When Farbod Shoraka’s aunt, an Irvine, Calif. florist, aired her grievances about the mass-market ecommerce websites like 1-800-Flowers and Teleflora, he recognized an opportunity to help alleviate the stressors threatening to shut down her business.
Where his aunt once enjoyed steady walk-in traffic, the invasion of online florists depleted her traffic substantially, and she was forced to rely more on online orders from corporations that not only take a high percentage of her profit, but limit her opportunity for autonomy and client relationships.
Another problem: consumers are tired of receiving floral arrangements that don’t match the online photo.
So, Shoraka, chief executive officer, partnered with his University of California, Berkeley friend David Daneshgar, sales, marketing and strategic development officer, and family friend Gregg Weisstein, chief operating officer, to create a platform for local florists that empowered, not dampened, florists’ ability to practice their craft and retain the quality in which they specialize.
After conducting research, consisting of Shoraka traveling to nearly 100 florists to hear what they needed to survive, by mid-2012, BloomNation was born, an ecommerce website for florists across the country that allows floral designers to work with consumers, promote their brand and retain about 90 percent of the final sale.
“People were tired and frustrated about seeing cookie cutter images and fake photos of the flowers they’re going to buy, paying crazy fees and receiving nothing like what you saw on the Internet,” Shoraka says. “So people try to find a local florist to do a better job, but most don’t have a great ecommerce system, so we realized there’s an opportunity there to create a platform that lets florists sell what they really have.”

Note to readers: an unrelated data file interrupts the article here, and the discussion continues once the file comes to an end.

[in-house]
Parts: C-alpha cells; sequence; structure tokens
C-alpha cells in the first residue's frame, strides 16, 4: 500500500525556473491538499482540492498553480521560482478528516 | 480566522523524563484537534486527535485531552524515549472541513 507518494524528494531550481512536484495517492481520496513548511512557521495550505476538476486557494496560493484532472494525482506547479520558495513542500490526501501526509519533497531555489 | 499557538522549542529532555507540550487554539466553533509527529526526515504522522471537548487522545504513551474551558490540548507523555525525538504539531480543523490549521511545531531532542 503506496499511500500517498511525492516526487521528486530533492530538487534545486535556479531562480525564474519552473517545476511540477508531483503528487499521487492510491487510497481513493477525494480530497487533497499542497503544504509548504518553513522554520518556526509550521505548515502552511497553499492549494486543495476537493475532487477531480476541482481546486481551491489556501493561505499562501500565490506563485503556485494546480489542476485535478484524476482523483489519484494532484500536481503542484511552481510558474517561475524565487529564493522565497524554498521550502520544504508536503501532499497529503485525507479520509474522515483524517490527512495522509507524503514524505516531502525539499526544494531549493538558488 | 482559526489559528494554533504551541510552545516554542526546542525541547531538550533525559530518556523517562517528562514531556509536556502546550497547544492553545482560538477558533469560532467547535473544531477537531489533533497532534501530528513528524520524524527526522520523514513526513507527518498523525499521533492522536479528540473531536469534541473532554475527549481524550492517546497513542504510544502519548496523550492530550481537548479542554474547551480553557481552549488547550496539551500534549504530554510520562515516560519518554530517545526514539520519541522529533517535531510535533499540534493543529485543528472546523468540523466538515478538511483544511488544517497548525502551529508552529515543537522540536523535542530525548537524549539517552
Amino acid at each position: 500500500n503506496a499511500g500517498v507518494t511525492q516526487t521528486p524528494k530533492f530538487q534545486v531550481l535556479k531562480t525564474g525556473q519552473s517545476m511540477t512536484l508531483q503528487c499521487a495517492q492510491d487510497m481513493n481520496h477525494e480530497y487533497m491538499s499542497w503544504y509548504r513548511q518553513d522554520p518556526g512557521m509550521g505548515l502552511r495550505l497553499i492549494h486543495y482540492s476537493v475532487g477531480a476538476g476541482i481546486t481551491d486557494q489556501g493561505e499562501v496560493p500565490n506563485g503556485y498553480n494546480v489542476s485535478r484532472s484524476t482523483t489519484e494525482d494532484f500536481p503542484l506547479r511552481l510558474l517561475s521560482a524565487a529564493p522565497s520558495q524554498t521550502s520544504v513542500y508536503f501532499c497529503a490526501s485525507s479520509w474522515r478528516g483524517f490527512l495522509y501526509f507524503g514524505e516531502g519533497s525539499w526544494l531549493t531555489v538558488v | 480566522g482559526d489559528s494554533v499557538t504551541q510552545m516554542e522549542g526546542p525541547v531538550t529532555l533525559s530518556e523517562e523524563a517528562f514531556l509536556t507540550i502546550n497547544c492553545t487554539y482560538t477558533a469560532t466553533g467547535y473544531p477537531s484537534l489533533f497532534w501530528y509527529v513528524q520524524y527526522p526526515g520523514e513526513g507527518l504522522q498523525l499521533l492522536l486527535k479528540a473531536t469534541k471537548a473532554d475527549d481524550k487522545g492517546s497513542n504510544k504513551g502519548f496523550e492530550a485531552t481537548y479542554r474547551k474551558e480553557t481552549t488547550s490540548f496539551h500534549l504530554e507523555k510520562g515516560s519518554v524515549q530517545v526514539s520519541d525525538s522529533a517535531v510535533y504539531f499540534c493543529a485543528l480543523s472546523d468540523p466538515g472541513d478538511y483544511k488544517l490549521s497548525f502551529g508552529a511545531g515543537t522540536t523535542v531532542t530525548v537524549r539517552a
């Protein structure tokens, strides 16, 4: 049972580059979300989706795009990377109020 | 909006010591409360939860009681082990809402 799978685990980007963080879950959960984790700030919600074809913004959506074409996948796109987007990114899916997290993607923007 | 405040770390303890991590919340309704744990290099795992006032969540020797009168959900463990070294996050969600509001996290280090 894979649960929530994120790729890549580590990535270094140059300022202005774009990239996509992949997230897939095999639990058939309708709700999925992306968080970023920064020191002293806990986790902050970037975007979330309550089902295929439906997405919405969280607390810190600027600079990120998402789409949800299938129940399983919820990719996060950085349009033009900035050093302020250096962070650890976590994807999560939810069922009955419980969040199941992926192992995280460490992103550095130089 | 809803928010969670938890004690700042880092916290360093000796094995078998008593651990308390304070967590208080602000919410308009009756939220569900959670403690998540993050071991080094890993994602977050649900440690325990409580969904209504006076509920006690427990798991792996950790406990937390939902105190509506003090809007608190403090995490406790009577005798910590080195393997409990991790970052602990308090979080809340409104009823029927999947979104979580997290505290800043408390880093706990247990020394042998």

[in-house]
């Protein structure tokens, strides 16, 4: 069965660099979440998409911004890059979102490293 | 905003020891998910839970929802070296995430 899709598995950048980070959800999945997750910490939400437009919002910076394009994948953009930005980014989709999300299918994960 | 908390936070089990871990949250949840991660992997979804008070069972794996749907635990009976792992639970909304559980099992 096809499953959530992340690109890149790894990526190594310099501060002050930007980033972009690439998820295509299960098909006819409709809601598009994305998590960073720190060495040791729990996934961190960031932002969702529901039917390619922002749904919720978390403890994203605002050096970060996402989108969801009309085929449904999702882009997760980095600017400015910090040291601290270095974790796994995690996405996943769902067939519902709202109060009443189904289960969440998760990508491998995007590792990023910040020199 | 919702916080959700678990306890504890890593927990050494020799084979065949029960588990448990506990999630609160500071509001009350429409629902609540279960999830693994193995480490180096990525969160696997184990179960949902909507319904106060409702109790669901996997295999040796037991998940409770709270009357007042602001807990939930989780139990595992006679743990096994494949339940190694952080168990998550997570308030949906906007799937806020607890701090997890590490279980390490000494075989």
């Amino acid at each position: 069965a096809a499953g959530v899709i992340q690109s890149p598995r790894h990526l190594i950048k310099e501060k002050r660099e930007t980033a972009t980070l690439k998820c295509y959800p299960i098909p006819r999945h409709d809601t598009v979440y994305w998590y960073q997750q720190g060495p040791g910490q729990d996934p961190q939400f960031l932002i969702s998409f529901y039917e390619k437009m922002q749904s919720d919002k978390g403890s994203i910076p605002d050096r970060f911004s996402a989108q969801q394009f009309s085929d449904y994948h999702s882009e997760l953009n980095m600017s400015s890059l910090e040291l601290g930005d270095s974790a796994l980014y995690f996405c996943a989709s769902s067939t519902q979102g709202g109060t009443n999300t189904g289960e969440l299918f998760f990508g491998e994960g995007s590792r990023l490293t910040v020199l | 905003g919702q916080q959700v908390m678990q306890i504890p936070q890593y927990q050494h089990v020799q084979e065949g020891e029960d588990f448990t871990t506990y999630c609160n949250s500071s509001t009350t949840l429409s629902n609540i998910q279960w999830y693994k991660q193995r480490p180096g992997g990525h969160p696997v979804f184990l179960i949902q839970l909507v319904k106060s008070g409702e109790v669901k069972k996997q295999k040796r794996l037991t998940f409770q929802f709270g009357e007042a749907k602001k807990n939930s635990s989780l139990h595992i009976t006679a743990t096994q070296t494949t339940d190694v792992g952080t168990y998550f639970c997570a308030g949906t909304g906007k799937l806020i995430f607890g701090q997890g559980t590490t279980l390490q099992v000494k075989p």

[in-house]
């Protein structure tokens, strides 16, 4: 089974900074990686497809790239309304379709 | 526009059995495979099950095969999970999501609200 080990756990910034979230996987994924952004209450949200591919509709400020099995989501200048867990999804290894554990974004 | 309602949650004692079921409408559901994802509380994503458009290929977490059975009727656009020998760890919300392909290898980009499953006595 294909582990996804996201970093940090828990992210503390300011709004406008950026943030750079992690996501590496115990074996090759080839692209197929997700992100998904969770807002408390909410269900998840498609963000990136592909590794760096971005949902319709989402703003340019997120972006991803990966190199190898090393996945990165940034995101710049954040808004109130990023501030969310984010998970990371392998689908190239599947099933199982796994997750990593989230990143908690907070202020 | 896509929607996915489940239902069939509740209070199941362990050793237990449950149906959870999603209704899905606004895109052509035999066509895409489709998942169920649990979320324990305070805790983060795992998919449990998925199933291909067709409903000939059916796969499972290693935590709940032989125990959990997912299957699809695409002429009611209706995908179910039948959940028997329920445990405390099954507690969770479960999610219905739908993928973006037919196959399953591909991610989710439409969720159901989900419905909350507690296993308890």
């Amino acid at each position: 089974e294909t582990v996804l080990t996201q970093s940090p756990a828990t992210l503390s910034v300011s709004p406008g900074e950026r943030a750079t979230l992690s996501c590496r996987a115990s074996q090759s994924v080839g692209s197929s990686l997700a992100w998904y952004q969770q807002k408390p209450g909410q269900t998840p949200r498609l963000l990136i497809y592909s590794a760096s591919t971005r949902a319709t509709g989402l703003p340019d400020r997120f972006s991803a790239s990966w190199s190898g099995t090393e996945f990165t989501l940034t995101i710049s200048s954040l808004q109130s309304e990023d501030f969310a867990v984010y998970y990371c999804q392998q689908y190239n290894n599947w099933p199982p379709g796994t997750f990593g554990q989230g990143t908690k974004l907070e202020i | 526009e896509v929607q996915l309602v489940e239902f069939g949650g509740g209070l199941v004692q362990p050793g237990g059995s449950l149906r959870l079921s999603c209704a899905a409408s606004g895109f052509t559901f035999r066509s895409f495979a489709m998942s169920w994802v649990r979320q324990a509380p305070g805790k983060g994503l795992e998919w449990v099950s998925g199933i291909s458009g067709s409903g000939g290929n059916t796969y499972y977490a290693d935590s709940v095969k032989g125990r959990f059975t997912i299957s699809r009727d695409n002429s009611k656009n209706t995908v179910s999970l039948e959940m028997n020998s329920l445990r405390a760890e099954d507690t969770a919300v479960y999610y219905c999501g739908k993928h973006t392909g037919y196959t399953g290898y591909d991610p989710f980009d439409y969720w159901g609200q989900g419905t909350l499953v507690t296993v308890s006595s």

Local florists can set up free profiles on bloomnation.com and upload real photos of their arrangements.
The BloomNation team’s goal is to allow the consumer to have essentially the same experience online as they would making the transaction at a florist in person. It’s especially important, Shoraka says, to maintain the florist/consumer relationship that is vital to the consumer’s satisfaction with the end product.
“The consumer gets to list what they want, and the florist can be creative and come up with unique arrangements, “Shoraka says. “With BloomNation, the florist’s real name is on the line, so they want to please the customer more.”
Where many florists did not have a professional website, BloomNation seeks to be their platform where they can promote themselves in a whole new way.
“The floral industry is such an aesthetic thing,” Weisstein says, “but a lot of florists don’t have a website because they don’t have a web developer. But with BloomNation, now they do. Now customers can do anything they would do in the physical shop, online.”
One way BloomNation is ensuring customers will have an authentic experience is with “Bloomsnap”— a way for florists to communicate directly with their customers by sharing a photo of the arrangement before it ships so customers know exactly what they’re getting.
Weisstein says the company is currently working with more than 2,500 florists. The founders plant to expand their coverage to more rural cities to “make one of the best curated group of products you’ll see on the Internet.”
The reaction from local florists, Shoraka says, has been positive, and the founders have developed a close relationship with many of them.
So close, in fact, the florists have created an unofficial “floral advisory board” that the founders look to for expert advice and fresh ideas.
“When you presume to know better than the florists do about building a product for their industry, you’re in trouble,” Shoraka says. “Working closely with the florists allows this to be a better service.”